Hardware Discovery and Fault Diagnostics

A Couple of neat tricks I learned while trying to establish a wi-fi Internet connection through the command line are the command line instructions for discovering a computer’s hardware and the device drivers that make them work. Those commands are:






The first three of those commands are available on most, if not all, Linux environments. lsdev must be installed using sudo apt-get install procinfo .

You should run them as the root user either by adding sudo before the command else by typing sudo su (followed by pressing the return) key as your first instruction. If you use sudo su then remember to type exit after you’ve finished issuing commands.

Although these particular commands are safe to use as root, issuing any instruction whilst root involves risk so please be careful.

The lshw, lspci, lsusb and lsdev commands will tell you almost everything you need to know to establish the hardware that makes up your computer, the details of that hardware, whether that hardware has been properly installed or not, which device driver is allowing the Linux Kernal to interface with that hardware, and the the I/O addresses plus the IRQ & DMA channels used by that hardware.

If you know a device is connected to your machine but the output from running any of these commands doesn’t display information about it then that device could be improperly connected to your machine, improperly detected by your machine or defective. Solving device problems is beyond the scope of this article so if you have problems with any of your devices then you wil need to find solutions elsewhere.

As with all Linux commands, you can have the results posted to a text file instead of posted to the screen; and you can pipe that text file directly into a text editor for immediate perusal.

For example, lshw  > hardwarelist.txt | kate hardwarelist.txt

would run the lshw command then post the results into a file called hardwarelist.txt which would the be opened in the kate text editor.

Were you working with a desktopless environment then you could use nano, vi or edit in place of kate which is a graphical editor of the kde environment.

Remember that results do not post to the screen when posted to a file.

When piping the information to a text editor (or web browser) be aware that the test editor might open before the data has been posted to the file so you might need to refresh the page before you can view the data.

So, here’s what those useful command do:

lshw extracts detailed information about your machine’s hardware then posts it directly to the screen else to a file.

It has several operands. The most useful being -html which posts to an html file, -xml which posts to an xml file, -class which posts information about a specific type of hardware, -short which posts brief information about the device (its  path, its name, its class and its description).


lshw -short

would print a compact list of information about a machine’s devices. That information includes the devices’ class type.

lshw -class network

would post detailed information about all devices of the class network (class obtained from the output of lshw -short).

lshw -html

would post to the screen detailed information about all a machine’s devices in an html format.

lshw -html > hardwarelist.html

would post the result of lshw -html into an html file called hardwarelist.html. The result would not be posted to the screen.

The html formatted list displays as a hardware tree. Open a terminal and copy or type sudo lshw -html > hardwareinfo.html | konqueror hardwareinfo.html . Feel free to change konqueror to your web browser of choice e.g firefox or opera. You might need to refresh the open browser page to get it to display (the page might open before the data is written to it). The data will not be written until you’ve entered your sudo access password.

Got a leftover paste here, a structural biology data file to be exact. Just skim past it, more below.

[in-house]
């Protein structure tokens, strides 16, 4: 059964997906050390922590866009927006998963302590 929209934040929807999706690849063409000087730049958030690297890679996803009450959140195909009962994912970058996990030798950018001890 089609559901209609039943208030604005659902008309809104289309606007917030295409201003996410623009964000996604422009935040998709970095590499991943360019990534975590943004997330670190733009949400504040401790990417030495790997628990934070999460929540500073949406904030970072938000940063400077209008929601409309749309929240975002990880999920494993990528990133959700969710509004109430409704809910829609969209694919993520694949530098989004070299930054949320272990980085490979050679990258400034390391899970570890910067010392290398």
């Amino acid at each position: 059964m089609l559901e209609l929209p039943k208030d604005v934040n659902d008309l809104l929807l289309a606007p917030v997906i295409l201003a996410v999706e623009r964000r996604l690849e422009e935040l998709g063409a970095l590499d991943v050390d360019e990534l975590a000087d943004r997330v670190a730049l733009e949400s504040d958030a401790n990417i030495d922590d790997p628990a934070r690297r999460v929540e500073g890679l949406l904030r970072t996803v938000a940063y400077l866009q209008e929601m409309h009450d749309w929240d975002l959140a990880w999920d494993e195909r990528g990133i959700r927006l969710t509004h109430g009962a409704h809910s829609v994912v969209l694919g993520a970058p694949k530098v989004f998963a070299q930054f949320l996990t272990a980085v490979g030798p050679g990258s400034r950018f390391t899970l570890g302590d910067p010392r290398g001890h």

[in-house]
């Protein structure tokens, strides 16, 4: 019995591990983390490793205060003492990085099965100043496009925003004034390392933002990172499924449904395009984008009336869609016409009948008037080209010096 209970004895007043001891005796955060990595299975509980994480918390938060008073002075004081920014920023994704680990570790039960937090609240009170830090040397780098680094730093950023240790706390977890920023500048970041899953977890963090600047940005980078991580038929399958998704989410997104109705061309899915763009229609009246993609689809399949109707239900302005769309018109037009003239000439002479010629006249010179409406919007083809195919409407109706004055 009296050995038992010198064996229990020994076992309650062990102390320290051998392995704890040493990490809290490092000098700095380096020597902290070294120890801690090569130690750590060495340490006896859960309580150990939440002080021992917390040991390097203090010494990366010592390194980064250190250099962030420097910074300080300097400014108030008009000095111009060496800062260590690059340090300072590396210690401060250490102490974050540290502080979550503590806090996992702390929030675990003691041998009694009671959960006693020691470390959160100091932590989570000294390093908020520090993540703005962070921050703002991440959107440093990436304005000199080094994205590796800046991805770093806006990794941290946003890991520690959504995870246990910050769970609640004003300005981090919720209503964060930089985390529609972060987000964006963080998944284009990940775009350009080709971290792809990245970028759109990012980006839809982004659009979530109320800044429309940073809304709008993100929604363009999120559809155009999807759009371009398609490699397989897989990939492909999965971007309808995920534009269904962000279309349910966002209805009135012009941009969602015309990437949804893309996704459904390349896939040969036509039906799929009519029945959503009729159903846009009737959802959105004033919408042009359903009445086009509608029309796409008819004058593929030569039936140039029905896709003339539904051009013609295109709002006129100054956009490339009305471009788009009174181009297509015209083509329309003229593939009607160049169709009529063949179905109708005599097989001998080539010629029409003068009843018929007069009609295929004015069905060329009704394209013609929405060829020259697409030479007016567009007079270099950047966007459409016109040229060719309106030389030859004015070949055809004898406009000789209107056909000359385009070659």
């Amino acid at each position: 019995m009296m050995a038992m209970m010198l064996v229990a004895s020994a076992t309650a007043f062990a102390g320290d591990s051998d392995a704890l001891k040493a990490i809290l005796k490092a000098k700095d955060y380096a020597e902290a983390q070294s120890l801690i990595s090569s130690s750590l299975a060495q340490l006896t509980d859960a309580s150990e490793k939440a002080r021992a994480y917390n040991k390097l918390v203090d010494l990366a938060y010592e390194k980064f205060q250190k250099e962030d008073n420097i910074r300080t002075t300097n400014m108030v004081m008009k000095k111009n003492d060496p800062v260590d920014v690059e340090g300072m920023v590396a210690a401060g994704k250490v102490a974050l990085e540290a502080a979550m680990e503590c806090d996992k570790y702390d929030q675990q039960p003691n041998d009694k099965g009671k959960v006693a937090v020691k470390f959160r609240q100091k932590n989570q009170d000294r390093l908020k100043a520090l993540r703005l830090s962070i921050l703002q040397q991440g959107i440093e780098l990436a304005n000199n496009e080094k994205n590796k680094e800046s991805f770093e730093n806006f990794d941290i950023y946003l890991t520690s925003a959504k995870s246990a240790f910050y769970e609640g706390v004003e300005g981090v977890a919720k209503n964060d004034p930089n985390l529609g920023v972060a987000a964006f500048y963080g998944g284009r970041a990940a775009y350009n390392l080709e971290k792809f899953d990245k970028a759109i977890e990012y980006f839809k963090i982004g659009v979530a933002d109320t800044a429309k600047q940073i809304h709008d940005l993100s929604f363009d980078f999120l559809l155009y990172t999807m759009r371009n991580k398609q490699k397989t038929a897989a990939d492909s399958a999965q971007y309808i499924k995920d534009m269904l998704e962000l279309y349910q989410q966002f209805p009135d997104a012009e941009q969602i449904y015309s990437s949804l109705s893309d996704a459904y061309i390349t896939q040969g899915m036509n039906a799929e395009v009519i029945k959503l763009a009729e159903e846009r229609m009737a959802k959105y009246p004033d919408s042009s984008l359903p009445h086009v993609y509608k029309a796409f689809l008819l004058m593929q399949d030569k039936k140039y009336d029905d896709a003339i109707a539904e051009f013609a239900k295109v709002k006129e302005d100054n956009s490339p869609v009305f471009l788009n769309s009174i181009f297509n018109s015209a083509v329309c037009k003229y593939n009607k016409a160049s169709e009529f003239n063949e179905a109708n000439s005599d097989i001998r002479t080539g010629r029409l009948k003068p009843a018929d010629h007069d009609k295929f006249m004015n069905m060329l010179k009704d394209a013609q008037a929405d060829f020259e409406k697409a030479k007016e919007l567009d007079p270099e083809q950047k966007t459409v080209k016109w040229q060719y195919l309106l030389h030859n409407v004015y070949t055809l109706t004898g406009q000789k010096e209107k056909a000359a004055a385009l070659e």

lspci displays information about a system’s PCI buses and the devices plugged into them.

The default information provided by lspci is brief. To increase the amount of provided information use -v or for more -vv or for even more -vvv e.g lspci -vvv gives more information than lspci -v

Use the -t option to have the information display as a tree.

Use the -k option to have each device’s kernal driver information displayed (this is provided by the -v option too).


lspci -vvv > lspciresults.txt

would provide very verbose (-vvv) information about the pci buses and devices attached to the buses. This information would be posted to a file called lspciresults.txt.

To view that file (lspciresults.txt) type nano lspciresults.txt or edit lspciresults.txt or kate lspciresults.txt . The exact instruction to view the file depends on whether you have nano or edit installed as command line text editors or kate installed as a graphical editor for your desktop environment. Any other text editor will also work.

To run that command, post the results to a text file and have the text editor open, you could write a single line instruction, viz,

lspci -vvv > lspciresults.txt | nano lspciresults.txt

lsusb displays information about the USB buses and devices connected to a system.

By default, the information provided by lsusb is basic. To get more information use the -v option.

Use the -t option to have the information display as a tree.


lsusb -v

would display verbose (-v) information about the USB buses and devices attached to a system.

lsdev extracts information about your computer’s installed hardware from the interrupts, ioports and dma files in the /proc directory. It provides a quick overview of which hardware uses what I/O addresses and what IRQ and DMA channels. This command has no associated options.

I’ve detailed the basic options (also know as switches) used by lshw, lspci and lsusb. For further information use the -h or –help switch.

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